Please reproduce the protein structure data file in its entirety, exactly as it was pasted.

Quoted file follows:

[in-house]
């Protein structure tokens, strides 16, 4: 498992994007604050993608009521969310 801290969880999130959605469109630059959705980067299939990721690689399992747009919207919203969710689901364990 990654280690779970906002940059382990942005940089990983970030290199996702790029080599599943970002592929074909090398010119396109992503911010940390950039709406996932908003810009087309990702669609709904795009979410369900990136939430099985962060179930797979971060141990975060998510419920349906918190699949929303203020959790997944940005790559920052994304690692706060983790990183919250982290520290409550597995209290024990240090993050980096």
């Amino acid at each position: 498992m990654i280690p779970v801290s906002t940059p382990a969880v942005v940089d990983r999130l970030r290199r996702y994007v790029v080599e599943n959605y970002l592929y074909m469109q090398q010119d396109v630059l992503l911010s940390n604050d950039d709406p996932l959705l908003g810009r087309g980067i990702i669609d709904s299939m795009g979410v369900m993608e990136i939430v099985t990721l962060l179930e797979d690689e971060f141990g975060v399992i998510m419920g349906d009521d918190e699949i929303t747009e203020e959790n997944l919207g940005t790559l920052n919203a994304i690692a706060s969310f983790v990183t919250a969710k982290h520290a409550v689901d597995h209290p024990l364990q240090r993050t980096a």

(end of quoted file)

[in-house]
């Protein structure tokens, strides 16, 4: 498992994007604050993608009521969310 801290969880999130959605469109630059959705980067299939990721690689399992747009919207919203969710689901364990 990654280690779970906002940059382990942005940089990983970030290199996702790029080599599943970002592929074909090398010119396109992503911010940390950039709406996932908003810009087309990702669609709904795009979410369900990136939430099985962060179930797979971060141990975060998510419920349906918190699949929303203020959790997944940005790559920052994304690692706060983790990183919250982290520290409550597995209290024990240090993050980096």
């Amino acid at each position: 498992m990654i280690p779970v801290s906002t940059p382990a969880v942005v940089d990983r999130l970030r290199r996702y994007v790029v080599e599943n959605y970002l592929y074909m469109q090398q010119d396109v630059l992503l911010s940390n604050d950039d709406p996932l959705l908003g810009r087309g980067i990702i669609d709904s299939m795009g979410v369900m993608e990136i939430v099985t990721l962060l179930e797979d690689e971060f141990g975060v399992i998510m419920g349906d009521d918190e699949i929303t747009e203020e959790n997944l919207g940005t790559l920052n919203a994304i690692a706060s969310f983790v990183t919250a969710k982290h520290a409550v689901d597995h209290p024990l364990q240090r993050t980096a």